The 411 on Braille Business CardsPublished on
Please note: Braille Works has suspended braille business card production.
Don’t you love that moment when you meet the perfect potential business connection? Braille business cards not only impress blind and visually impaired contacts, but sighted connections as well. It shows you’re conscientious of others’ needs and that equal access for everyone is important to you. This all-inclusive approach makes you more accessible and likely to get a call back.
Related: Braille Defined – What is Braille?
Realities of Braille Business Cards
Your business card is full of important info like your name, email, phone number, address, logo, and any other number of things you feel inspired to add. You want all of that information preserved in Braille, right? Well, it doesn’t quite work that way. But, there’s a good reason.
The information on your card is, most likely, in tiny font so everything fits and is aesthetically pleasing. That’s great! It’s wonderful that we can adjust font sizes to fit the content we want in a limited space. However, good Braille isn’t like that.
Braille is approximately the size of 29pt Arial font
Big, right? If you were confined to 29pt printed font, you wouldn’t have room for much on your business card. That’s the case with Braille.
Don’t fret – it’s ok
It’s really ok that your new connection with blindness or low vision can’t see all of the amazing information on your business card. They don’t need to. All they need is a way to contact you again so you can develop that strong, professional connection your networking efforts obtained.
It’s best that the Braille portion of your business card contain at least 2 of the following:
- Your name
- Your email address
- Your phone number
That’s all you need! Easy peasy.
Bear in mind…
Braille business cards also works best with letter-for-letter substitution – known as Grade 1 Braille. It helps to cut down on potential confusion or misinterpretation of braille characters. Grade 2 – contracted braille – is an option if you’re unable to fit the information you need on your card. This is usually only used if a person’s name or email address is unusually long. Grade 2 braille isn’t a guarantee that the information will fit, but it’s worth a try.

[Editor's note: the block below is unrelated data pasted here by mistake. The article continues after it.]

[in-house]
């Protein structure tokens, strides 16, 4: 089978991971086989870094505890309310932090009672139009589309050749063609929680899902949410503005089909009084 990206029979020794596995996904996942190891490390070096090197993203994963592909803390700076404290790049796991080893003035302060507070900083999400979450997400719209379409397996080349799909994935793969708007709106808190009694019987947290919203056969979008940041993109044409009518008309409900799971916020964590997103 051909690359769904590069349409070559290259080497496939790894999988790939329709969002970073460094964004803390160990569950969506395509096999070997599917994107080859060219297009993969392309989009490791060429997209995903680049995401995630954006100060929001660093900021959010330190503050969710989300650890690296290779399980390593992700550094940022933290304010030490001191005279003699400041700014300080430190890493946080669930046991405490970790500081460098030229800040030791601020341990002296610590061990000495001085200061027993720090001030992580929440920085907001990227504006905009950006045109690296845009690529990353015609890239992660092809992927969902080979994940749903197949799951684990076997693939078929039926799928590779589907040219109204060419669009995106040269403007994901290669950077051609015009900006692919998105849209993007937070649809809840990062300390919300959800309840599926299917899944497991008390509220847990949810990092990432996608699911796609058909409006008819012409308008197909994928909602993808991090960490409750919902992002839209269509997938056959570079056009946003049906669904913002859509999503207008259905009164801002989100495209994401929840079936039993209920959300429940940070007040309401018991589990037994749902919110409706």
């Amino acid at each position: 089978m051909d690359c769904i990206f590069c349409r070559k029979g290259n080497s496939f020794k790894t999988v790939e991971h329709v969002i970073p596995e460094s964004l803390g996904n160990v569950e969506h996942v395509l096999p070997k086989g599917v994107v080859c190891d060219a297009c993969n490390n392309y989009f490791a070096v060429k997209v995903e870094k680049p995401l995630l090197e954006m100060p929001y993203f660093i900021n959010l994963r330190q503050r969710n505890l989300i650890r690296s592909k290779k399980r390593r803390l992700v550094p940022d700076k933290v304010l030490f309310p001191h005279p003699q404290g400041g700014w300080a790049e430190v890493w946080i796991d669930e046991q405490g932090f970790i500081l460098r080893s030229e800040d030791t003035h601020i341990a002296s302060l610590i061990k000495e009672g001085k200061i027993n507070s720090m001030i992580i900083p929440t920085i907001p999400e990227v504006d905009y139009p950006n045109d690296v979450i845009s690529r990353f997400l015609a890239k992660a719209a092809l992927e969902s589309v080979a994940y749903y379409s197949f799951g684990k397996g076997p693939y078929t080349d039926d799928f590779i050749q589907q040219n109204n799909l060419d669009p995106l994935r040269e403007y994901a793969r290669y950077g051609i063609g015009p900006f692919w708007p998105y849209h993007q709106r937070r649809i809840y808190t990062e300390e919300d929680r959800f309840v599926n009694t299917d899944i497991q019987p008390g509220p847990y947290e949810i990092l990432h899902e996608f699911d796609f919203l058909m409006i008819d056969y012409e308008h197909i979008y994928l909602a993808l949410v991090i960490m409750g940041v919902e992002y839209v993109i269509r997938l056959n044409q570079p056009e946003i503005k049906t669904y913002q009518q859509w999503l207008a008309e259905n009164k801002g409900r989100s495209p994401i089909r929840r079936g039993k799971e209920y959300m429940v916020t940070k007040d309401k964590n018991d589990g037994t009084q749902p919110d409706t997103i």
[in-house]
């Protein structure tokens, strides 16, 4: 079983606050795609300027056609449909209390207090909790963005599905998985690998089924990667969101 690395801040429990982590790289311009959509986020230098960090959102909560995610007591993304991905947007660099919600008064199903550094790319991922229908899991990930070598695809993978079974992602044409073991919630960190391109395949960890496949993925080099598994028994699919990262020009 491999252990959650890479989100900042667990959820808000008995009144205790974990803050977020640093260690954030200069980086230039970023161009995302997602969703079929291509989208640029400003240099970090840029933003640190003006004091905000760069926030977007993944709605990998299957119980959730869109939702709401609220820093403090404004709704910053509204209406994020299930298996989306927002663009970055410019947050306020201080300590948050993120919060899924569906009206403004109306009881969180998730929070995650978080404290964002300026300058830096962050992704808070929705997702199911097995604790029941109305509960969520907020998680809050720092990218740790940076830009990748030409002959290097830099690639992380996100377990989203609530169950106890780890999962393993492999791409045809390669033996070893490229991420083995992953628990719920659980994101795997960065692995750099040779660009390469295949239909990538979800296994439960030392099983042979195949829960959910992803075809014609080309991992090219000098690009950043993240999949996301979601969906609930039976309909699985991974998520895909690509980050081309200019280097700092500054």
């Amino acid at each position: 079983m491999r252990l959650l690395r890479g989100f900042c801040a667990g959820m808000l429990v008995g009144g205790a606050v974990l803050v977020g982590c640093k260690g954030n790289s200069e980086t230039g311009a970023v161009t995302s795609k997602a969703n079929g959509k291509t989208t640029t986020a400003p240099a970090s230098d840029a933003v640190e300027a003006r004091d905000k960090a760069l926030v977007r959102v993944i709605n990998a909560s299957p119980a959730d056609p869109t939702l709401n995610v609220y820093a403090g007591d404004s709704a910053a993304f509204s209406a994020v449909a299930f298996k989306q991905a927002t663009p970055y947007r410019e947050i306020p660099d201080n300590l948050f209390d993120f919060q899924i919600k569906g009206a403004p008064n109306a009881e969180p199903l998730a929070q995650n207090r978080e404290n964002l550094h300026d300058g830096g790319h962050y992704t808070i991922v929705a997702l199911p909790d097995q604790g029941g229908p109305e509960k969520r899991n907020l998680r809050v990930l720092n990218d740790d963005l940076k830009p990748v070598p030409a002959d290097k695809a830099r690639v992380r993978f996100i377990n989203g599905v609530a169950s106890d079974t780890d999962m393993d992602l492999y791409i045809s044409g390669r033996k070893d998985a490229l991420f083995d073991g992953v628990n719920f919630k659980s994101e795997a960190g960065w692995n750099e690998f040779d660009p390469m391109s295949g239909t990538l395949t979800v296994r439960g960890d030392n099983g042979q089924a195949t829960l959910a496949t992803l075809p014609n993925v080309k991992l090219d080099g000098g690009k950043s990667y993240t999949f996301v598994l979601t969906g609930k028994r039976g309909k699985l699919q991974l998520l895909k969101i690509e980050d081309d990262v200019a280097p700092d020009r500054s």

Real world example
Braille Works’ generic company business card has our contact information. This provides the reader with the information they need to reach us. Here’s the text we emboss on the card:
What do you notice?
- “Braille Works” isn’t capitalized – Capital letters add an extra character so they’re often made lowercase to save space. But, it’s ok since the braille reader can understand what they’re reading without the capital letter character.
- Our email address falls on 2 lines – Email addresses often exceed 13 characters so they usually take up 2 or 3 lines. It’s best to break email addresses at logical places to help the end user understand what they’re reading.
- Our phone number has dots instead of dashes and parentheses – Unified English Braille (UEB) adds a new number sign character when numbers are separated by anything other than a dot. And, since there’s a character limit, adding dots makes the phone number exactly 13 characters. (Remember, an extra character is added before “800” to tell the reader they’re reading numbers.)
- We’re not taking full advantage of the available characters per line – This is worth repeating: it’s best to break lines at logical places. It doesn’t make sense to utilize all characters available within a line for the sole purpose of cramming information onto the business card.
This post was written by